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This is how far away people could see the Alexandria building fire

Many people across the DMV area saw the massive Alexanrida building that caused multiple fire crews to respond. Radars and satellites even picked it up!

ALEXANDRIA, Va. — Many people saw the massive fire that engulfed an Alexandria building on Saturday that caused several fire crews to respond to.

As many saw the blaze, they reacted on Twitter, showing how far and massive the smoke cloud could be seen across the DMV region. 

One firefighter and one civilian were taken to the hospital for minor injuries. 

Alexandria Fire Department received calls to the 2800 block of Poag Street off North King Highway around 9:40 a.m.for a building fire. Poag Street is located in the Groveton area of Fairfax County.

Fairfax County Fire Chief John Butler said when fire officials arrived, there were two buildings under construction that were fully engulfed in flames.

WUSA9's own Mike Valerio saw the fire from what he said was probably 10 miles from the actual fire.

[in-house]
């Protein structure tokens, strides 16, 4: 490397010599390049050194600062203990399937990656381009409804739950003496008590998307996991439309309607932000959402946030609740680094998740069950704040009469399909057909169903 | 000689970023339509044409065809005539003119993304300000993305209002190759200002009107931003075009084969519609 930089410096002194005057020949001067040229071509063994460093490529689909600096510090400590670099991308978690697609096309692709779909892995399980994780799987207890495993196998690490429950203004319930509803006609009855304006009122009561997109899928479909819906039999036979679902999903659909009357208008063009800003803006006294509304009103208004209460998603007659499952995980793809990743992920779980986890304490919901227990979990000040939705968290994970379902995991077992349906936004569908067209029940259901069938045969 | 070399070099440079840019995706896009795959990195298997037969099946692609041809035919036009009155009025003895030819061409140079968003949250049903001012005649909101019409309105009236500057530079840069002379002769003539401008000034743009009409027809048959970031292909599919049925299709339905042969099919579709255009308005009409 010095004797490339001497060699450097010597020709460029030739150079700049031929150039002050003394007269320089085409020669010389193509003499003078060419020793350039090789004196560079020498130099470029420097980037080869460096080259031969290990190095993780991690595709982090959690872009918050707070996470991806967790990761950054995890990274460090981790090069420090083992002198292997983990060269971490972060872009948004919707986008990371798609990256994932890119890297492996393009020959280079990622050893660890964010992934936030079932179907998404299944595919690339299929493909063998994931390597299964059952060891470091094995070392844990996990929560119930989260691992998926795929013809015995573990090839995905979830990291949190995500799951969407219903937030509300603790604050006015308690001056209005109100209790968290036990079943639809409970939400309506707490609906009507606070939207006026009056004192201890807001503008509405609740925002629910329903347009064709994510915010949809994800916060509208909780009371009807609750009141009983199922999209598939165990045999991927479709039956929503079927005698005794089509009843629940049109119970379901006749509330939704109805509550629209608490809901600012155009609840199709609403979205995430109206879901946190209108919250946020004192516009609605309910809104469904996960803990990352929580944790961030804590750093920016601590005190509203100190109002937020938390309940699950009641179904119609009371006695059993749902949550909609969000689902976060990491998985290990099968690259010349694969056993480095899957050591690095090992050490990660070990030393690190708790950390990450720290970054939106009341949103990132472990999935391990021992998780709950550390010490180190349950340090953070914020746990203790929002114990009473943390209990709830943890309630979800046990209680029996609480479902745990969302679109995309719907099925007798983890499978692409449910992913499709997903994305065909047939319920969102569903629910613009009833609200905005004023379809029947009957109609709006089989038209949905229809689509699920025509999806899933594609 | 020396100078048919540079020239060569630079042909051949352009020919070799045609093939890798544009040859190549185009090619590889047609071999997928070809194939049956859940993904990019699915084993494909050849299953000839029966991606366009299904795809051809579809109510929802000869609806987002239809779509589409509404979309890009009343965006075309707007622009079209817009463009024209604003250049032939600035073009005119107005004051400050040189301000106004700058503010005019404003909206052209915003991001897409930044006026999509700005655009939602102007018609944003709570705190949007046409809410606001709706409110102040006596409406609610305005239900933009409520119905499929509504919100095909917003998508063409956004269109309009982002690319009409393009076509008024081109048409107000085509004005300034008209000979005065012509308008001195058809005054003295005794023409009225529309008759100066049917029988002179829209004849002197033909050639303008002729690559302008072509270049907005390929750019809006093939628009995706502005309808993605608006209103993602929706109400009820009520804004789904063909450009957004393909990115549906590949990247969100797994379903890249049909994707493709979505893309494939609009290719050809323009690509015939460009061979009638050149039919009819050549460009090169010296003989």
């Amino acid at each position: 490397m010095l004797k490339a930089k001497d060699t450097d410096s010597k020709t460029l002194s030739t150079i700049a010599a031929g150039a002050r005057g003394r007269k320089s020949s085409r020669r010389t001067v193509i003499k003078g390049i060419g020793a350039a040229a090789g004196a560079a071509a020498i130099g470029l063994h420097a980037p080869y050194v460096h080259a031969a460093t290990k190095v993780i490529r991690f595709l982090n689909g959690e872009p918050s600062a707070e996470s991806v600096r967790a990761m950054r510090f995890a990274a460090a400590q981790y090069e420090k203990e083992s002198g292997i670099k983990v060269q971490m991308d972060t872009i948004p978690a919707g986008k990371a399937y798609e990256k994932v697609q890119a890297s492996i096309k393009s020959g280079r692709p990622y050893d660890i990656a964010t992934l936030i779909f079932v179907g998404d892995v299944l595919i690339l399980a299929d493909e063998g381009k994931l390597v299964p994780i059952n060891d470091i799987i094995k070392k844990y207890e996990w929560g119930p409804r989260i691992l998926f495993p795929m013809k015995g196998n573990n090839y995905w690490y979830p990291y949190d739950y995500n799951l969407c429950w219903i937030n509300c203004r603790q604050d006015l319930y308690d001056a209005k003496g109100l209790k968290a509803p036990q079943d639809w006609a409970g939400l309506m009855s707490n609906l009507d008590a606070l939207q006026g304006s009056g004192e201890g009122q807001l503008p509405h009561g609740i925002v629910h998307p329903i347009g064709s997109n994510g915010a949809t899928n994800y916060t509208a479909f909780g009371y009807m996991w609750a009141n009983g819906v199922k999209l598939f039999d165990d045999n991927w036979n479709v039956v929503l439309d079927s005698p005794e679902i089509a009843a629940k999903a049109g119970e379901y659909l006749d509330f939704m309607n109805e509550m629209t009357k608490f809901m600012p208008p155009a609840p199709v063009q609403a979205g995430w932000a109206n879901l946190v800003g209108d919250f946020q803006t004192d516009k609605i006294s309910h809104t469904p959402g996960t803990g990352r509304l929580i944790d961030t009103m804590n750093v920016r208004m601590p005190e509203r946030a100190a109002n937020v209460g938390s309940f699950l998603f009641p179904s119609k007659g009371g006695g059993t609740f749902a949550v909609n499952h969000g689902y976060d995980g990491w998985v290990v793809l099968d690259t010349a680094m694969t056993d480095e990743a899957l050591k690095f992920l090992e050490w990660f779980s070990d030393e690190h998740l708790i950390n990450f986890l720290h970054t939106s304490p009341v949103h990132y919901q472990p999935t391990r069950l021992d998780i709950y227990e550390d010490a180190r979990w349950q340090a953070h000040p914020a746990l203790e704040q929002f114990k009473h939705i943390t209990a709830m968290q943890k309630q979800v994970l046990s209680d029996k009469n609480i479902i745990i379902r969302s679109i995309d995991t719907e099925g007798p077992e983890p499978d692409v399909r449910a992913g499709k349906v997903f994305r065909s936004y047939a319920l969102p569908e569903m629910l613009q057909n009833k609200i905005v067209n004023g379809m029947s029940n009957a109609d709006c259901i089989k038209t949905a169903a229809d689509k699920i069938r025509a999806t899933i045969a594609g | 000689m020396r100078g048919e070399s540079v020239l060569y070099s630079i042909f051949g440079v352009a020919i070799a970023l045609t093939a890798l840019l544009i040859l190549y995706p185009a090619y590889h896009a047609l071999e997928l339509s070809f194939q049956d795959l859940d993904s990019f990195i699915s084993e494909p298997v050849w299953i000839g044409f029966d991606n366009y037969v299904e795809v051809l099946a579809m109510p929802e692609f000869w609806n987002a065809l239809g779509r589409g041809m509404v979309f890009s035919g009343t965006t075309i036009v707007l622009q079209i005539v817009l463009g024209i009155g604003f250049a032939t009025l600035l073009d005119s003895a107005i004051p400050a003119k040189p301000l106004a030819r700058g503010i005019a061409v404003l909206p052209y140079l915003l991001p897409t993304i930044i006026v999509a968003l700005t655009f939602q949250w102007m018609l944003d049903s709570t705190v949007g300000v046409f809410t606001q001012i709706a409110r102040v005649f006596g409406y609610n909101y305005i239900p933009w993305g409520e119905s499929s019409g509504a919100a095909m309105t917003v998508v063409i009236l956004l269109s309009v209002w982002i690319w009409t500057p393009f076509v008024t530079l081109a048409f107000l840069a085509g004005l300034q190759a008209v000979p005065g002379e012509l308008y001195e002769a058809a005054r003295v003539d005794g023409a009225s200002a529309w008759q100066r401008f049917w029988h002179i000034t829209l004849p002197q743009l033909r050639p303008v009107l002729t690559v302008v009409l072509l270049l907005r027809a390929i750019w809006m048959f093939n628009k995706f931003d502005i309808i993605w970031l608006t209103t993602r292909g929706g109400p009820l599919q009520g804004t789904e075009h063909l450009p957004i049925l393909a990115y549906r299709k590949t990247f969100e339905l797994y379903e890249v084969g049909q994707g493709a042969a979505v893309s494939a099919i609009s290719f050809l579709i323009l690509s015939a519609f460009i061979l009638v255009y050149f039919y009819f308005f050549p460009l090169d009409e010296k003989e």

RELATED: Massive fire seen for miles after Alexandria building under construction burns

The National Weather Service tweeted the fire picking up on several satellites and radars and WUSA9's own radar picked up the blaze too.

800 customers are experiencing power outages due to the huge fire, according to Peggy Fox, Dominion Energy Media Communication's Manager.

Fox said, "The Operations Center de-energized lines in the immediate area temporarily to keep everyone safe while Fairfax County Fire and Rescue battles the blaze."

In 2017, a similar incident occurred at a development called Fuse 47 that went up in flames causing nearly $40 million in damage.

The College Park apartment building was set to open to residents in July 2017.

University of Maryland Junior Nicholas Bentley had signed a lease to move into the apartment building earlier this year. He told WUSA9 he was informed by Fuse 47 that he would receive his application fee and deposit fund back.

Currently, building codes allow structures as high as five stories to be constructed using a wood frame, as long as they are protected by modern sprinkler systems. Fuse 47 included a three-story garage built with a concrete frame and five stories for residential living, which was built with a wood frame. The project was still under construction at the time of the fire, and the sprinkler system was not yet functioning.

RELATED: 12 children, 9 adults displaced after Southeast apartment catches on fire

RELATED: Massive construction fire causes $40M in damage near UMD

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